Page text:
Sales cycles can be time-consuming and draining! Imagine handling thousands of sales transactions manually! Can’t even begin to fathom, right? Luckily, within the Salesforce ecosystem, there is a life-savior better known as Salesforce Billing. The Salesforce CPQ and Salesforce Billing packages work hand in hand to give you a seamless sales process, making you sell, report and handle customer experiences better. Salesforce CPQ helps you in creating quotes that eventually convert to contracts. It also handles amendments as well as renewals of those contracts, whereas creating orders and invoices along with managing payments and refunds is taken care by the Salesforce Billing package.
One of the first Salesforce Billing implementations I worked on was for a healthcare organization, who offered other healthcare organizations a suite of applications to manage the patient intake process. They provided patients a modern, consistent experience, while enabling healthcare organizations to optimize their staffing and enhance clinical care. While they were already a Salesforce user, their sales process was still primarily handled outside the Salesforce environment, leading to anomalies, erroneous reporting and high turnaround time. They decided to opt for the Salesforce Billing package to improve their sales processes and bring more flexibility to their sales and proposal generation process, looking to implement a complete quote-to-cash solution that would replace their current burdensome, manually intensive billing process.
We started off by looking through their existing product catalogues and mapped how those would best be moved to Salesforce CPQ bundles. We spent some time getting up to speed with their existing billing process and mapped all the data, including ledger accounting, taxation, invoicing and revenue recognition with the corresponding billing package structure. Once the initial data mapping was done and setup in Salesforce Billing, rest was merely a matter of having the correct and most relevant data in the correct place when required. Get in touch with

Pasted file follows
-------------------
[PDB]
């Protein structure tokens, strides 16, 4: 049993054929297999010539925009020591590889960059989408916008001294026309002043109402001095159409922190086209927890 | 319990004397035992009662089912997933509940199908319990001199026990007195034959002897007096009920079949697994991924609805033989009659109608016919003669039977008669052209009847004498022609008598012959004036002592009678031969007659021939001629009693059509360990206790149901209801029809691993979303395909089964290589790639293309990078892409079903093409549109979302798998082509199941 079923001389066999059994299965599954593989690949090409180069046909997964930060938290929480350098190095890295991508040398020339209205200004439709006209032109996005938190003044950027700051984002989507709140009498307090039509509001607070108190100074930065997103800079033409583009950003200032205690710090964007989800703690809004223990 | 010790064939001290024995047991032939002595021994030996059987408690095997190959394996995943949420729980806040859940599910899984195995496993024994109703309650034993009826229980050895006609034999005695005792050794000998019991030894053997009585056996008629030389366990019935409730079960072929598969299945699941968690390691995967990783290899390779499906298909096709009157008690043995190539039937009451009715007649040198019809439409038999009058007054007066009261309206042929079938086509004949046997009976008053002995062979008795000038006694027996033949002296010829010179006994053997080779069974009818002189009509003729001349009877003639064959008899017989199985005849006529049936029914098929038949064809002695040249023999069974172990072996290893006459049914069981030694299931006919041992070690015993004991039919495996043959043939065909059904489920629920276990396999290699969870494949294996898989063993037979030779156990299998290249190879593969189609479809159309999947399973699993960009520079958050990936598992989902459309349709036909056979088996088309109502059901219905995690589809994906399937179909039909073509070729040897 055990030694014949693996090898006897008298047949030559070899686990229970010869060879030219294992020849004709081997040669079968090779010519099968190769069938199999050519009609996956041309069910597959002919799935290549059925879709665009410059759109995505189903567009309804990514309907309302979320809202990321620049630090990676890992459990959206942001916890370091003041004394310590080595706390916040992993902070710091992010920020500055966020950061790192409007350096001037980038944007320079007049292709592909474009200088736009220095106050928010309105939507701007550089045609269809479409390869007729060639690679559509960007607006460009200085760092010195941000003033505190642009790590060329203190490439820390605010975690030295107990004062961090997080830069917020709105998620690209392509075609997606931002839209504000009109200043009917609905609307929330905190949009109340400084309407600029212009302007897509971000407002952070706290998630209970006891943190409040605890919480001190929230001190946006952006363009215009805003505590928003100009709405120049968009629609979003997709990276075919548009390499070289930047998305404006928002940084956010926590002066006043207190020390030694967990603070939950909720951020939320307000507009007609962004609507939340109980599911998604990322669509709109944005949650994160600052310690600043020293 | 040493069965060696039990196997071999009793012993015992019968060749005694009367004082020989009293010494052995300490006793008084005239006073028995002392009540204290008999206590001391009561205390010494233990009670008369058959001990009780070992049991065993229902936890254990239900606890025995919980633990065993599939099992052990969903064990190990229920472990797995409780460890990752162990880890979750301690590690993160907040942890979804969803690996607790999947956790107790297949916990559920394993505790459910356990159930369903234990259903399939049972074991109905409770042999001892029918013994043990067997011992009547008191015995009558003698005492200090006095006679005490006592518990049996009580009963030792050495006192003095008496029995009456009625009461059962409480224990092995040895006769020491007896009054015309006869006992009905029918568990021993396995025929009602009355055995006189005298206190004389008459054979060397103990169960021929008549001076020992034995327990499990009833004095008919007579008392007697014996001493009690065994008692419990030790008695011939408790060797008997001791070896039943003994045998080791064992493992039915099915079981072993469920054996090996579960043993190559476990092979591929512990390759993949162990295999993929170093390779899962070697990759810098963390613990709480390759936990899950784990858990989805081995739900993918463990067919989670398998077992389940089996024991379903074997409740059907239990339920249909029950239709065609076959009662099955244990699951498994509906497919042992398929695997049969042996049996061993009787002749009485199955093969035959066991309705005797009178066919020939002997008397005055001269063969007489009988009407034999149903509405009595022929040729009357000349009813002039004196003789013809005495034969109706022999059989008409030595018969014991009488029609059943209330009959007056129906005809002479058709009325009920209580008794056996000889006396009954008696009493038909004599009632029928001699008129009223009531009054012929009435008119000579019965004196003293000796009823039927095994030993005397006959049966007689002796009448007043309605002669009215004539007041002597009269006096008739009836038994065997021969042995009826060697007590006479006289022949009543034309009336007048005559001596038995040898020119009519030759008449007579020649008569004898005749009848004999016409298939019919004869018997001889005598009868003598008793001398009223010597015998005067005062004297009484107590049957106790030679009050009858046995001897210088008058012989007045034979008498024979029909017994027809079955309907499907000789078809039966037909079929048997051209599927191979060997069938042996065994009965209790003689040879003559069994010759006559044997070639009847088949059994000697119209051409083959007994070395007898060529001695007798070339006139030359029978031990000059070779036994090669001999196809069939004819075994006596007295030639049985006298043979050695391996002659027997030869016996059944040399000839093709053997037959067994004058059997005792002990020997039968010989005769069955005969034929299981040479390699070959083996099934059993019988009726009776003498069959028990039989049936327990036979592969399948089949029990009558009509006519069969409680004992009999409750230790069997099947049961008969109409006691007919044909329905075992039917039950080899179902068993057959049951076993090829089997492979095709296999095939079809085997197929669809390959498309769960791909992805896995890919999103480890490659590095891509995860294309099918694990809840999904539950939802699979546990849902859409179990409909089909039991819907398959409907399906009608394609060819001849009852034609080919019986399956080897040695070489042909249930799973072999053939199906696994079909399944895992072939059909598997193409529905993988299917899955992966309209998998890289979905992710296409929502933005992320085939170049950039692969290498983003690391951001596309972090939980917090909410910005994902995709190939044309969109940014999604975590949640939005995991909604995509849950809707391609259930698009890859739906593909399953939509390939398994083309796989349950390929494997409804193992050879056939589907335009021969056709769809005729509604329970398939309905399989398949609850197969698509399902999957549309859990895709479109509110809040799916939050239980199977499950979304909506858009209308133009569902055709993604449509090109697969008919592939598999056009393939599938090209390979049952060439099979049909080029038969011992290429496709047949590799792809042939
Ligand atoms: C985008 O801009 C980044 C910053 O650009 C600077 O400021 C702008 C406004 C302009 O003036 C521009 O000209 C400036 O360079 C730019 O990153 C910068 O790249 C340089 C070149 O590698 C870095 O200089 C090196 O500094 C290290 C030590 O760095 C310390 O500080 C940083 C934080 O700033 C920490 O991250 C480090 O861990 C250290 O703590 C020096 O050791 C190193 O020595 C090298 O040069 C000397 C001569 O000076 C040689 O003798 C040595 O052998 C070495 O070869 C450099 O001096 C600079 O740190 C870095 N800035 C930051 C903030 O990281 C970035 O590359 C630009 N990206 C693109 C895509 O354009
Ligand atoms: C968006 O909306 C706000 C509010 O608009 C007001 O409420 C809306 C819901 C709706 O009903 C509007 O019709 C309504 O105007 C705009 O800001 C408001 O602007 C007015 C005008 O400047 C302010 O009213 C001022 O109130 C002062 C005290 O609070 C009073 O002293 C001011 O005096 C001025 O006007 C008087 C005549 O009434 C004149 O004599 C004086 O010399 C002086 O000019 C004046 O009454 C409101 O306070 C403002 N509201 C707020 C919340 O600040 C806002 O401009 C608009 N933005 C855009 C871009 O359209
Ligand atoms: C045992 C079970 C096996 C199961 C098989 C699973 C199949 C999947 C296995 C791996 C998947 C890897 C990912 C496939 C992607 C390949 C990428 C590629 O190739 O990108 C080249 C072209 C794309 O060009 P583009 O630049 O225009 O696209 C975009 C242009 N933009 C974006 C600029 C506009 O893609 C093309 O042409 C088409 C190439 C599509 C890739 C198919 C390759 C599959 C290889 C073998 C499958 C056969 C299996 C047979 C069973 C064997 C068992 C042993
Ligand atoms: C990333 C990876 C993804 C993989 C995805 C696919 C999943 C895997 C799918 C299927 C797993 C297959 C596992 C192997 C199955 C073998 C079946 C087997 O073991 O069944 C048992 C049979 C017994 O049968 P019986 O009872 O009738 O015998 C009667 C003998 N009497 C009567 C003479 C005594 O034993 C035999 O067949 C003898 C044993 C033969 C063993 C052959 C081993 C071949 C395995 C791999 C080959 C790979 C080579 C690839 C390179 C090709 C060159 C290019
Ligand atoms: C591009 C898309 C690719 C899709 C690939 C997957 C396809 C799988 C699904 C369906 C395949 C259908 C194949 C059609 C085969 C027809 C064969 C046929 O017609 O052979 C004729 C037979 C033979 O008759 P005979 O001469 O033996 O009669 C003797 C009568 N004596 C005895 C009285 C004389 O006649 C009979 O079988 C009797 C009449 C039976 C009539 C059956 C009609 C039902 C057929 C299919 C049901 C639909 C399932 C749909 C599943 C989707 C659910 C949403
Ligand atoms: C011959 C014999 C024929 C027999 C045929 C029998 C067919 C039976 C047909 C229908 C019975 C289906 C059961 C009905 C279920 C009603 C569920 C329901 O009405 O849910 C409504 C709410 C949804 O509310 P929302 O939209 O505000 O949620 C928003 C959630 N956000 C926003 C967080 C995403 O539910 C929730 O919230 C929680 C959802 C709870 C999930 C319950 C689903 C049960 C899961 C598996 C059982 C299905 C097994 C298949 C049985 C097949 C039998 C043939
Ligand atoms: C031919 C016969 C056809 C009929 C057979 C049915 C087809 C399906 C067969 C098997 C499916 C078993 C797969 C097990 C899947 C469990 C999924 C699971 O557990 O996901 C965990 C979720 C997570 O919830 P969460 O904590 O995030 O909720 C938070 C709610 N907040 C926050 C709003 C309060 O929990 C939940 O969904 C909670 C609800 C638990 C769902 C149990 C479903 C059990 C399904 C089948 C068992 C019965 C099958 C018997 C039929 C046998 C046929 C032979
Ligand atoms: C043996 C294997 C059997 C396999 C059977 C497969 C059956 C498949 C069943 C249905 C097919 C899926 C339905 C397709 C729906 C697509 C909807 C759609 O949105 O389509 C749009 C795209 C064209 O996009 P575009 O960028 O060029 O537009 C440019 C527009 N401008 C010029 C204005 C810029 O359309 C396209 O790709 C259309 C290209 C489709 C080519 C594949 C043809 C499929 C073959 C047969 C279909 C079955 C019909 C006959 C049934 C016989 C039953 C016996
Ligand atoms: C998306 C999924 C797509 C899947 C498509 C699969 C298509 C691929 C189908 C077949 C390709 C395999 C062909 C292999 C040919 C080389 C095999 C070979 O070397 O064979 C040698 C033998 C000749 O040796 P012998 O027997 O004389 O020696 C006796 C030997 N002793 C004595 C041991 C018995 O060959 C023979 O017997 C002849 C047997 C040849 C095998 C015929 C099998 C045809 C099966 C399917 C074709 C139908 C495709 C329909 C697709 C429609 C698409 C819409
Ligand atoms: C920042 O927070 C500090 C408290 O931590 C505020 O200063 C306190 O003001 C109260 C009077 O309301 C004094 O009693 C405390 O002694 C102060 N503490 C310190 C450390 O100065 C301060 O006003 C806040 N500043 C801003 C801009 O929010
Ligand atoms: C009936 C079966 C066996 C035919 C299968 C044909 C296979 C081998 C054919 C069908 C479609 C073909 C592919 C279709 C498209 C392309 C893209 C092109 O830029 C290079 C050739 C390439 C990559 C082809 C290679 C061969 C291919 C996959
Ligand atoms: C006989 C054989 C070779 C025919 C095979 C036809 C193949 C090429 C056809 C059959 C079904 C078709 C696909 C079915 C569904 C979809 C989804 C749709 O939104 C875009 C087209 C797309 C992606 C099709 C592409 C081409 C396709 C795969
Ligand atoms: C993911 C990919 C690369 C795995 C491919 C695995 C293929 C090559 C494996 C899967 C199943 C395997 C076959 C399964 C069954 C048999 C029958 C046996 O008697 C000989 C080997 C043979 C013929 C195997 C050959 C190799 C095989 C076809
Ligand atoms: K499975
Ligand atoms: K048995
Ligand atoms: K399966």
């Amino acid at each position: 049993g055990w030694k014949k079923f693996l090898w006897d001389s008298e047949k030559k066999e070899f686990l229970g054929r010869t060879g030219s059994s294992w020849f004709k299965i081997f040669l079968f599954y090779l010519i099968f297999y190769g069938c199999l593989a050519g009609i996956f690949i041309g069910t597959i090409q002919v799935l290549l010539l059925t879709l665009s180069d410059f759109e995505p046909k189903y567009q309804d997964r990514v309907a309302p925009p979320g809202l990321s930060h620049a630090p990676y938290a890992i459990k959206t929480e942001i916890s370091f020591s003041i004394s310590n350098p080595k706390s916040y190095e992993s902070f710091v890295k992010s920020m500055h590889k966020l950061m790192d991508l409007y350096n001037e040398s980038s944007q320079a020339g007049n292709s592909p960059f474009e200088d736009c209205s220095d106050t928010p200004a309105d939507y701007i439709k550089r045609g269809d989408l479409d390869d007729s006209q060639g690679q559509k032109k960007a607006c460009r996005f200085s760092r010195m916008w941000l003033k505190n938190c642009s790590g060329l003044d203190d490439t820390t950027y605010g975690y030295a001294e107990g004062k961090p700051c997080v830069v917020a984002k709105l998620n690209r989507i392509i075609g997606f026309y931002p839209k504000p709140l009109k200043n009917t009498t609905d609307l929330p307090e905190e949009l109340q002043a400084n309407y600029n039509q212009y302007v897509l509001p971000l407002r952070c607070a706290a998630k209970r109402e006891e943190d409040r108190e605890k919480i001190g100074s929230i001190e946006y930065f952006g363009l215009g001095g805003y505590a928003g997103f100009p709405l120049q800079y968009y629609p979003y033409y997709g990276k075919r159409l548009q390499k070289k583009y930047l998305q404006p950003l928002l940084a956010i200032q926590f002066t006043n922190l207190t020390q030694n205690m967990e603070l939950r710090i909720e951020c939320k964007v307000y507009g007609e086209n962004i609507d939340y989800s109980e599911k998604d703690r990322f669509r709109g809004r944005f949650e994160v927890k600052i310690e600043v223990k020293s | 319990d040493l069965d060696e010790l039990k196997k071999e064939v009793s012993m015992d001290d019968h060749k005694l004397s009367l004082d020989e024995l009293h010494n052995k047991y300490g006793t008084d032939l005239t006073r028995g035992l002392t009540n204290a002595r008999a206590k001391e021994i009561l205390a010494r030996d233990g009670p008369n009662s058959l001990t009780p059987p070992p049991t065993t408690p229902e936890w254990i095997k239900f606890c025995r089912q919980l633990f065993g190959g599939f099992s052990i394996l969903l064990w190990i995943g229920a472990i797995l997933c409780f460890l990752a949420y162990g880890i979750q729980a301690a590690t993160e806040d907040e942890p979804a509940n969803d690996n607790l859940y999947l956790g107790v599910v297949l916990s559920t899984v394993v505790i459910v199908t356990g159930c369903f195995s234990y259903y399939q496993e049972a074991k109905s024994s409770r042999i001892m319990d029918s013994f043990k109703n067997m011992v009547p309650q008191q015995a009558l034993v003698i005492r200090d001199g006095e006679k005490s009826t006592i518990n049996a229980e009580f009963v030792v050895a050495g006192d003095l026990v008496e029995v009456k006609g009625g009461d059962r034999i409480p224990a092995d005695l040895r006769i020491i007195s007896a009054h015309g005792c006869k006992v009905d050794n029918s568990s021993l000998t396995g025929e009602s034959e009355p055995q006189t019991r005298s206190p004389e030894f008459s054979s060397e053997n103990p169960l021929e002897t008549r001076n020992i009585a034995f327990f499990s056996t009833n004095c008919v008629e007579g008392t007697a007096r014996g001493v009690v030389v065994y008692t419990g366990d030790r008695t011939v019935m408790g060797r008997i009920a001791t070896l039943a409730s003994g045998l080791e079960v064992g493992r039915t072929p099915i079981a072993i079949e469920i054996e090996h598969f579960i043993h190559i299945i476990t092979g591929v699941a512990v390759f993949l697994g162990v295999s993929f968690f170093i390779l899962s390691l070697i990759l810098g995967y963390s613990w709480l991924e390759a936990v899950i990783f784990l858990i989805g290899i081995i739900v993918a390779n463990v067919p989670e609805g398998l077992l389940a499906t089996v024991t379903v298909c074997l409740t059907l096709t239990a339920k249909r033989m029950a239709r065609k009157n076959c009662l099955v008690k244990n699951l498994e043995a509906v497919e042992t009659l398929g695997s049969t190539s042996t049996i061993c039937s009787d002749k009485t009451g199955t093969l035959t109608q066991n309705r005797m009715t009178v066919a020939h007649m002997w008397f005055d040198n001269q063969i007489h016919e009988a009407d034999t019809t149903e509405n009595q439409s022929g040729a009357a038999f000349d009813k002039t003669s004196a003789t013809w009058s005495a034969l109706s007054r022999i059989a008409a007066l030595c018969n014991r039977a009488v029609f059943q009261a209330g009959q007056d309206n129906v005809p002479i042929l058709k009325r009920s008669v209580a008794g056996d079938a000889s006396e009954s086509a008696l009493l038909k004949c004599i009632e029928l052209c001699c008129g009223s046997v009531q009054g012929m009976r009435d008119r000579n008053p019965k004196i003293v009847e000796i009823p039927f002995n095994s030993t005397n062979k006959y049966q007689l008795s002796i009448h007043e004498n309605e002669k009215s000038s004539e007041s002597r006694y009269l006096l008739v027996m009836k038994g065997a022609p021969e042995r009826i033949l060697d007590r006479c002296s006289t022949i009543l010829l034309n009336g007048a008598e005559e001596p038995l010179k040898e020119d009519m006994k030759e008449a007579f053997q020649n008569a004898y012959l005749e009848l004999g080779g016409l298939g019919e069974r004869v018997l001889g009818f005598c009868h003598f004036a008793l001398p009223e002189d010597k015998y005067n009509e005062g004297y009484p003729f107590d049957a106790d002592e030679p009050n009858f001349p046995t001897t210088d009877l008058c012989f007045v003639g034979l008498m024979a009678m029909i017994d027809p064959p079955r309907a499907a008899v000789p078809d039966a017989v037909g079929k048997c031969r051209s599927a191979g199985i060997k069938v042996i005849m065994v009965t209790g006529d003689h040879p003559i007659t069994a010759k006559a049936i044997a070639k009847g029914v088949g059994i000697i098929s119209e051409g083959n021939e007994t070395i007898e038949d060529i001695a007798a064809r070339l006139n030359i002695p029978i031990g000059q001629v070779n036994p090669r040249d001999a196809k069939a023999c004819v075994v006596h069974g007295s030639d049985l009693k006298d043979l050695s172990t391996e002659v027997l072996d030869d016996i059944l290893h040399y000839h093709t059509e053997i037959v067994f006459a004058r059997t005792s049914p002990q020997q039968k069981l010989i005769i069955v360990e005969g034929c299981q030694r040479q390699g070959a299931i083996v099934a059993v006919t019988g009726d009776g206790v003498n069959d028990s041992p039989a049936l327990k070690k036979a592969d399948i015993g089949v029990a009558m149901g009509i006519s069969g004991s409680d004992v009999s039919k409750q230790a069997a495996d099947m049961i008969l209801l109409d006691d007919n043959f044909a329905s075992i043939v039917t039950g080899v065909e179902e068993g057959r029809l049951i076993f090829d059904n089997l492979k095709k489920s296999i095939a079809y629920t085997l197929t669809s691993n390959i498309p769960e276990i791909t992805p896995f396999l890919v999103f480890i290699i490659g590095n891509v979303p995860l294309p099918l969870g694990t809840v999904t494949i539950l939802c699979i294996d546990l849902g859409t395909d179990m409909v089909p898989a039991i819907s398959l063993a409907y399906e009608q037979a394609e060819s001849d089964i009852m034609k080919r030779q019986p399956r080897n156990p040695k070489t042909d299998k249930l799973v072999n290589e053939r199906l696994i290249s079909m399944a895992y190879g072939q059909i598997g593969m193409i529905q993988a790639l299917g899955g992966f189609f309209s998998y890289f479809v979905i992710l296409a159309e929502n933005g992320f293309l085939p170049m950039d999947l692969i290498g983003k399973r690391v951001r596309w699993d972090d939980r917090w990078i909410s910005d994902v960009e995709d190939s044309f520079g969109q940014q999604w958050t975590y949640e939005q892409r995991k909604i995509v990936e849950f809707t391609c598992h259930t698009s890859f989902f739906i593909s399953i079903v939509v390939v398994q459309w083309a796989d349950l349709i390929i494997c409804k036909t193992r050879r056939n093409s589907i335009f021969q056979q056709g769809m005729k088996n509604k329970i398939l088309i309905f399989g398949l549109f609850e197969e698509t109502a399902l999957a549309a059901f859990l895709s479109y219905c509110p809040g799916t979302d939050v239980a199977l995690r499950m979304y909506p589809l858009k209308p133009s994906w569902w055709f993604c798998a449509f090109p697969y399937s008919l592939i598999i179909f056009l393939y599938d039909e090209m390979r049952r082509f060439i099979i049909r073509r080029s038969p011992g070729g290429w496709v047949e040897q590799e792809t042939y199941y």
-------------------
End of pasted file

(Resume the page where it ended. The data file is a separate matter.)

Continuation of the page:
us to help you figure out how your products and invoicing structure can be moved to Salesforce Billing.
Like the Salesforce sales cycle, once your leads are converted to Accounts, Contacts and Opportunities, you can create quotes related to the opportunity. Once your quotes are created and approved or accepted, there are various ways to proceed. If your business follows a contract-based model, the contract is generated at this stage and an order is created from either the Opportunity or Quote. My client followed a contract-based approach and created contracts before they ordered their products for their clients. Once the orders were ready and locked, they followed the following steps to generate actual invoices and send them out to the customers.
- Generate Invoice
- A new invoice is generated from the order. This invoice contains Invoice Lines which have product information that were added to the order and are eligible to be billed in the current cycle. This is significant when subscription products are sold for which you need to send out invoices at regular intervals.